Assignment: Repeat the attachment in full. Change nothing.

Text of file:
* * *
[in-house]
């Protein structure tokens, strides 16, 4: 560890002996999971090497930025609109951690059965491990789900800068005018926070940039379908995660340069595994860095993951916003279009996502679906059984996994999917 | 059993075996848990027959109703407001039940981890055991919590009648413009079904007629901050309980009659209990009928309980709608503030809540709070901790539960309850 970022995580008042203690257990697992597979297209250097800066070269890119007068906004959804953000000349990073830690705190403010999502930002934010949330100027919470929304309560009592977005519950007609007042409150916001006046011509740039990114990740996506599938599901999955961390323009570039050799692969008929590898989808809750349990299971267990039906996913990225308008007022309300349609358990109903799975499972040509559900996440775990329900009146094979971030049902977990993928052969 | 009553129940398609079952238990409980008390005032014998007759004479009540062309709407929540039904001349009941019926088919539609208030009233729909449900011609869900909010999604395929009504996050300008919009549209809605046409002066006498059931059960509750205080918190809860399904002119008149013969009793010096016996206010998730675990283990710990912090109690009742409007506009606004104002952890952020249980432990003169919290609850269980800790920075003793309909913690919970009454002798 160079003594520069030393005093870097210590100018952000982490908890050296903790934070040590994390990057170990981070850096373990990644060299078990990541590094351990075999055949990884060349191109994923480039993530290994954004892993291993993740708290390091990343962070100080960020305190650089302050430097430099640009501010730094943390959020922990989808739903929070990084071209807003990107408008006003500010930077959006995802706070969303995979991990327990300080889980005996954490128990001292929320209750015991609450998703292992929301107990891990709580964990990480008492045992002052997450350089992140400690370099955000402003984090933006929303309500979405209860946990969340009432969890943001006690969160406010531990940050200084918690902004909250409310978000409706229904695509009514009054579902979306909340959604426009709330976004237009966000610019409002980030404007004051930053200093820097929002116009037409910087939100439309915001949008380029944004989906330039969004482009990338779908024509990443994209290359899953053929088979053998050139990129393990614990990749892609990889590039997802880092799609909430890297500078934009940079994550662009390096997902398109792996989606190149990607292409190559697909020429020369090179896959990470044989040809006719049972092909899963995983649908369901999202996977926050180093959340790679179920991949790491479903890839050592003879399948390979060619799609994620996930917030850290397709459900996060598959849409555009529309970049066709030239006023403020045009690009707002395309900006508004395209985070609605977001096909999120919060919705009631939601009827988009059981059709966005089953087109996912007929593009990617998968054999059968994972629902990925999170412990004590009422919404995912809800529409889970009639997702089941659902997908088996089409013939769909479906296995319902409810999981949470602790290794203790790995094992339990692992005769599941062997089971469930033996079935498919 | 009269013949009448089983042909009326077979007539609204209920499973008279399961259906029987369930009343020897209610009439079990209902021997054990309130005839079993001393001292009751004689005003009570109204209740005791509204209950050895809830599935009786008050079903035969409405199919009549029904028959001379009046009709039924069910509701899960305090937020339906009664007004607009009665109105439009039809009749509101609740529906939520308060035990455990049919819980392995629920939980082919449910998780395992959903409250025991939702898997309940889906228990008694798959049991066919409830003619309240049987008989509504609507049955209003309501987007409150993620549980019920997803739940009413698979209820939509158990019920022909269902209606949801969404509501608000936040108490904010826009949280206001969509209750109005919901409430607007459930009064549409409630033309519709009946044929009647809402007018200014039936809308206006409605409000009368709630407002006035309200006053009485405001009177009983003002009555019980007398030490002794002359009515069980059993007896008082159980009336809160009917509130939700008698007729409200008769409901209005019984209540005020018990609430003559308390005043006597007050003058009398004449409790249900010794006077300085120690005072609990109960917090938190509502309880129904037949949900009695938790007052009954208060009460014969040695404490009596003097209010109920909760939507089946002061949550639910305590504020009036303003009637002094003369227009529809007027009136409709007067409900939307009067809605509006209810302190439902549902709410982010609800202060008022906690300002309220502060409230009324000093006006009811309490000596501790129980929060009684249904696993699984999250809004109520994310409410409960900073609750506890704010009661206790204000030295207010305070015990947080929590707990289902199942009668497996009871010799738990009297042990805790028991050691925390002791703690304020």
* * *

[in-house]
């Protein structure tokens, strides 16, 4: 560890002996999971090497930025609109951690059965491990789900800068005018926070940039379908995660340069595994860095993951916003279009996502679906059984996994999917 | 059993075996848990027959109703407001039940981890055991919590009648413009079904007629901050309980009659209990009928309980709608503030809540709070901790539960309850 970022995580008042203690257990697992597979297209250097800066070269890119007068906004959804953000000349990073830690705190403010999502930002934010949330100027919470929304309560009592977005519950007609007042409150916001006046011509740039990114990740996506599938599901999955961390323009570039050799692969008929590898989808809750349990299971267990039906996913990225308008007022309300349609358990109903799975499972040509559900996440775990329900009146094979971030049902977990993928052969 | 009553129940398609079952238990409980008390005032014998007759004479009540062309709407929540039904001349009941019926088919539609208030009233729909449900011609869900909010999604395929009504996050300008919009549209809605046409002066006498059931059960509750205080918190809860399904002119008149013969009793010096016996206010998730675990283990710990912090109690009742409007506009606004104002952890952020249980432990003169919290609850269980800790920075003793309909913690919970009454002798 160079003594520069030393005093870097210590100018952000982490908890050296903790934070040590994390990057170990981070850096373990990644060299078990990541590094351990075999055949990884060349191109994923480039993530290994954004892993291993993740708290390091990343962070100080960020305190650089302050430097430099640009501010730094943390959020922990989808739903929070990084071209807003990107408008006003500010930077959006995802706070969303995979991990327990300080889980005996954490128990001292929320209750015991609450998703292992929301107990891990709580964990990480008492045992002052997450350089992140400690370099955000402003984090933006929303309500979405209860946990969340009432969890943001006690969160406010531990940050200084918690902004909250409310978000409706229904695509009514009054579902979306909340959604426009709330976004237009966000610019409002980030404007004051930053200093820097929002116009037409910087939100439309915001949008380029944004989906330039969004482009990338779908024509990443994209290359899953053929088979053998050139990129393990614990990749892609990889590039997802880092799609909430890297500078934009940079994550662009390096997902398109792996989606190149990607292409190559697909020429020369090179896959990470044989040809006719049972092909899963995983649908369901999202996977926050180093959340790679179920991949790491479903890839050592003879399948390979060619799609994620996930917030850290397709459900996060598959849409555009529309970049066709030239006023403020045009690009707002395309900006508004395209985070609605977001096909999120919060919705009631939601009827988009059981059709966005089953087109996912007929593009990617998968054999059968994972629902990925999170412990004590009422919404995912809800529409889970009639997702089941659902997908088996089409013939769909479906296995319902409810999981949470602790290794203790790995094992339990692992005769599941062997089971469930033996079935498919 | 009269013949009448089983042909009326077979007539609204209920499973008279399961259906029987369930009343020897209610009439079990209902021997054990309130005839079993001393001292009751004689005003009570109204209740005791509204209950050895809830599935009786008050079903035969409405199919009549029904028959001379009046009709039924069910509701899960305090937020339906009664007004607009009665109105439009039809009749509101609740529906939520308060035990455990049919819980392995629920939980082919449910998780395992959903409250025991939702898997309940889906228990008694798959049991066919409830003619309240049987008989509504609507049955209003309501987007409150993620549980019920997803739940009413698979209820939509158990019920022909269902209606949801969404509501608000936040108490904010826009949280206001969509209750109005919901409430607007459930009064549409409630033309519709009946044929009647809402007018200014039936809308206006409605409000009368709630407002006035309200006053009485405001009177009983003002009555019980007398030490002794002359009515069980059993007896008082159980009336809160009917509130939700008698007729409200008769409901209005019984209540005020018990609430003559308390005043006597007050003058009398004449409790249900010794006077300085120690005072609990109960917090938190509502309880129904037949949900009695938790007052009954208060009460014969040695404490009596003097209010109920909760939507089946002061949550639910305590504020009036303003009637002094003369227009529809007027009136409709007067409900939307009067809605509006209810302190439902549902709410982010609800202060008022906690300002309220502060409230009324000093006006009811309490000596501790129980929060009684249904696993699984999250809004109520994310409410409960900073609750506890704010009661206790204000030295207010305070015990947080929590707990289902199942009668497996009871010799738990009297042990805790028991050691925390002791703690304020």